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Pages from this blog, our reference pages and lesson plan pages, and other informational pages on the site have been cited in a variety of forms, from wikipedia pages to scholarly dissertations. Most people aren't thinking about formal citations - they just want to link to our pages (and we welcome that), but we do occasionally get requests for the proper way to attribute information quoted on this site. Here is the proper citation method.

If the publication date and author of the page are displayed on the page, you will cite the page like this:

{Author's name} ({date}). {Page title} [{content type}]. Retrieved from {URL}.

For example, if you wanted to cite the post on this blog about the force of gravity in a spherical shell, it would look like this:

Twitchell, Douglas (2016, Nov 29). Force of Gravity in a Spherical Shell [blog post]. Retrieved from https://www.theproblemsite.com/ask/2016/11/force-of-gravity-in-a-spherical-shell.

Note that all blog posts on the "Ask Professor Puzzler" blog have the same author. You can find the date the article was posted under the article title. Also note, that for online citations, URLs should be in the form of a clickable link to the page you found the content.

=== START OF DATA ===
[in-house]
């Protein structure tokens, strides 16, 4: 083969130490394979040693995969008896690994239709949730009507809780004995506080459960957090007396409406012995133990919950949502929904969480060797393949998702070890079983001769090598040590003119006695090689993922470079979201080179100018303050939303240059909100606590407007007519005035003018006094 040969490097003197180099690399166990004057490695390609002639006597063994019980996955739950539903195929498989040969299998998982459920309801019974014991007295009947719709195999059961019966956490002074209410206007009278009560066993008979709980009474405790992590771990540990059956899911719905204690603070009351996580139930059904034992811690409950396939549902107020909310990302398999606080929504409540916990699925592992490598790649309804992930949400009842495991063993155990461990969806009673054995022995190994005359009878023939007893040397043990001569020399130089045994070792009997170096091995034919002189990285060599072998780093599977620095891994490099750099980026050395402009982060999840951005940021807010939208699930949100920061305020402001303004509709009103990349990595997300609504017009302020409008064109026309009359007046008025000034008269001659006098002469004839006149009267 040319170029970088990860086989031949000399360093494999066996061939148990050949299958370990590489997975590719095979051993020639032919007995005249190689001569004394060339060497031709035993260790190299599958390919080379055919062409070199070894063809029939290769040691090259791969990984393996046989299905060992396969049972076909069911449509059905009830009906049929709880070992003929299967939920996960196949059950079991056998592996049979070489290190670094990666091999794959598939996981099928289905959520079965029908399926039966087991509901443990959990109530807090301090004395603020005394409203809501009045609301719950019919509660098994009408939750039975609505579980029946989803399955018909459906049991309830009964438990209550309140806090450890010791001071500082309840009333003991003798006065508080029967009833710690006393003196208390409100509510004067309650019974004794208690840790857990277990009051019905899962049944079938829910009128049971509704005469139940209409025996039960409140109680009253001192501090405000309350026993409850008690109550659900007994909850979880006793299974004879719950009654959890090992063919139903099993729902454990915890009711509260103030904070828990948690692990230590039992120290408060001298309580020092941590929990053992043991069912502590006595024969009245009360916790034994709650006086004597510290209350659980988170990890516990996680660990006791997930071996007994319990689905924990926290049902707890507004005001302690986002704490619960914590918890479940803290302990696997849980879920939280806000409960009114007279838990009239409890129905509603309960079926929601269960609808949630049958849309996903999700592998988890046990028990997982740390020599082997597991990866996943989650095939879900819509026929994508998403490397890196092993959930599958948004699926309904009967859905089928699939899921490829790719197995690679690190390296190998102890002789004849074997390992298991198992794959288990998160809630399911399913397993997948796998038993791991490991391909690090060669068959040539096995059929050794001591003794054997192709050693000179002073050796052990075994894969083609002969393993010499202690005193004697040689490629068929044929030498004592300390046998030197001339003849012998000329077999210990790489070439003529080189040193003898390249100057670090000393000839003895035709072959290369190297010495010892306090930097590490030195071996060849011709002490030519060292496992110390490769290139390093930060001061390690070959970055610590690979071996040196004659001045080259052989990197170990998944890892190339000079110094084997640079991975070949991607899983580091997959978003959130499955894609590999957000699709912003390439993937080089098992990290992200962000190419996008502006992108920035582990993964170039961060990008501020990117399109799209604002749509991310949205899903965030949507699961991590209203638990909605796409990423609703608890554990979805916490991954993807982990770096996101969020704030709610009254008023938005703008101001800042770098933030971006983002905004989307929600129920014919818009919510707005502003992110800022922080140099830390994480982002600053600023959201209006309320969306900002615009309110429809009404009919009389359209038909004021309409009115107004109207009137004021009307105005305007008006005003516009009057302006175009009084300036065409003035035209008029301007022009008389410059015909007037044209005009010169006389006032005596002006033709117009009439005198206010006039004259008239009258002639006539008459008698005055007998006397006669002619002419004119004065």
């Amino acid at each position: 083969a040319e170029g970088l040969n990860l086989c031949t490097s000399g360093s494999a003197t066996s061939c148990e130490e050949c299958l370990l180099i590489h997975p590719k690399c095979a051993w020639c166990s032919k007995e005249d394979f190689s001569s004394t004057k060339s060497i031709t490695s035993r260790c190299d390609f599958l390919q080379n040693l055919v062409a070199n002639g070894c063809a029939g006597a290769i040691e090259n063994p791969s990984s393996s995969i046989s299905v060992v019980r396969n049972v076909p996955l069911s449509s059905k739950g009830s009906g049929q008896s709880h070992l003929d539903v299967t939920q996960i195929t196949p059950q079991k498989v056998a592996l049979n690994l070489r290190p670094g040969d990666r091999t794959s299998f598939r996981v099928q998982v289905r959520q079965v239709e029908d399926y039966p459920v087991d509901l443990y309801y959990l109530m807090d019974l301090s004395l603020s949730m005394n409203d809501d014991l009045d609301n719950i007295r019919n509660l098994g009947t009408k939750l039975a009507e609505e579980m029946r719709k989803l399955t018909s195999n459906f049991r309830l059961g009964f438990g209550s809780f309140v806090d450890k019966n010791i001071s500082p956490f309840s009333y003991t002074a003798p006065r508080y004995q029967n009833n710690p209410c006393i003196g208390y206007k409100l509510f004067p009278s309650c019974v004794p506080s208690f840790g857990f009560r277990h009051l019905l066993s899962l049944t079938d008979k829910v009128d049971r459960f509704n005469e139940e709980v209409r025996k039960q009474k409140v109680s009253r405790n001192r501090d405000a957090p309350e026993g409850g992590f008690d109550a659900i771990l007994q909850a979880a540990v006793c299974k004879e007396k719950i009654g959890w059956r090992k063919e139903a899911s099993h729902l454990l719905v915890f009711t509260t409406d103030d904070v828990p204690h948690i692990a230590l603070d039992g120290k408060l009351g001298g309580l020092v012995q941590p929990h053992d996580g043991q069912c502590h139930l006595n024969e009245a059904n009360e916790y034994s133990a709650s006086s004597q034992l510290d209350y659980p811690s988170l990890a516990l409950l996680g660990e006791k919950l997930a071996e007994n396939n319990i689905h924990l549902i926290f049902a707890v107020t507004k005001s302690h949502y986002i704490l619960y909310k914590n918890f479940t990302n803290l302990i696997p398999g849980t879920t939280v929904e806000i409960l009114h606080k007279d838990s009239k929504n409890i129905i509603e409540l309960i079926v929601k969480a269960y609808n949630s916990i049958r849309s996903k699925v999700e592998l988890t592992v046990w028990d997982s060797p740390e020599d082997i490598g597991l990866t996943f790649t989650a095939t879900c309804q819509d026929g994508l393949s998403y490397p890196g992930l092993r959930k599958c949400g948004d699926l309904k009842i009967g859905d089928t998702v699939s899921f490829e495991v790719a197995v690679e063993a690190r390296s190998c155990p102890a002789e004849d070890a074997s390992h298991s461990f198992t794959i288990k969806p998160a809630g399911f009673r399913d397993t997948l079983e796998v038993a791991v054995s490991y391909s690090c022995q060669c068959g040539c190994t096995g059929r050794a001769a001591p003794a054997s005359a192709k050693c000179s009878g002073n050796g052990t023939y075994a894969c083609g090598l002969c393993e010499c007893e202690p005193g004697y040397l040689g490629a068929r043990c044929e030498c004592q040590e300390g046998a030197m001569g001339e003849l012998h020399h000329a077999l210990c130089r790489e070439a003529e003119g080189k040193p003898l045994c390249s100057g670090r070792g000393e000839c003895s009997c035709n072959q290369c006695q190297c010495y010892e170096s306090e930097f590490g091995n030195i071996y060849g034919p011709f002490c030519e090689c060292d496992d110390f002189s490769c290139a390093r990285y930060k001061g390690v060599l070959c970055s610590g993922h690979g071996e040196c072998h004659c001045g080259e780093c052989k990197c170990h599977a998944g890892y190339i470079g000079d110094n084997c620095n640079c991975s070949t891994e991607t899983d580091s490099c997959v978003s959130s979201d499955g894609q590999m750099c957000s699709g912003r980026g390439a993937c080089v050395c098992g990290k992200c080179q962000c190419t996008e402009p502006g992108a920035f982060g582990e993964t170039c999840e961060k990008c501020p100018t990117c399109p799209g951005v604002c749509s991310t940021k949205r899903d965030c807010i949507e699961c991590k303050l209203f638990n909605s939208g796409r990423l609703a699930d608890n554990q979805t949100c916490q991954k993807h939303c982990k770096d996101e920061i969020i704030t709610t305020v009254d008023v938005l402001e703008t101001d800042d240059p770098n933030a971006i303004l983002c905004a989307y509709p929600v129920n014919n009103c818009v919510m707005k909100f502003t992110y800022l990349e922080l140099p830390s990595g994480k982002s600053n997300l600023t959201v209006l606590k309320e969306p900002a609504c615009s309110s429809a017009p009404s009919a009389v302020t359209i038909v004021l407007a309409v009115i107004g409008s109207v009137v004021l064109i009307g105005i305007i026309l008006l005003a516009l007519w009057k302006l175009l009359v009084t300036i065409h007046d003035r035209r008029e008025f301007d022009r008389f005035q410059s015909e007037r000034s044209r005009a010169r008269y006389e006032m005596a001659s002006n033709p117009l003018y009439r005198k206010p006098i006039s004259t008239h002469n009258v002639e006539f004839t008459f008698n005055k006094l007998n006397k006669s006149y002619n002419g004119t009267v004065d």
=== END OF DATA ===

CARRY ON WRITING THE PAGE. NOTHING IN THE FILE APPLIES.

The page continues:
Many pages, do not have a publication date. If that's the case, you can simply skip that item:

{Author's name}. {Page title} [{content type}]. Retrieved from {URL}.

Twitchell, Douglas. Blue Whale Eating Krill [article]. Retrieved from https://www.theproblemsite.com/lesson-plans/science/physics/energy/blue-whale-eating-krill

And, most common of all, there is neither an author nor a publication date. Many of the lesson plans and reference units posted on this site were written by teachers and other educators who provided us only an e-mail address and/or screen name. In this case, you begin with the title.

If you want to cite something on this site, you don't need to ask permission first. However, we'd love to know about how our content is being referenced, so we'd be glad to hear from you about it, if you wanted to drop us a note. You may use the Ask Professor Puzzler form to do so.

Ask Professor Puzzler

Do you have a question you would like to ask Professor Puzzler? Click here to ask your question!
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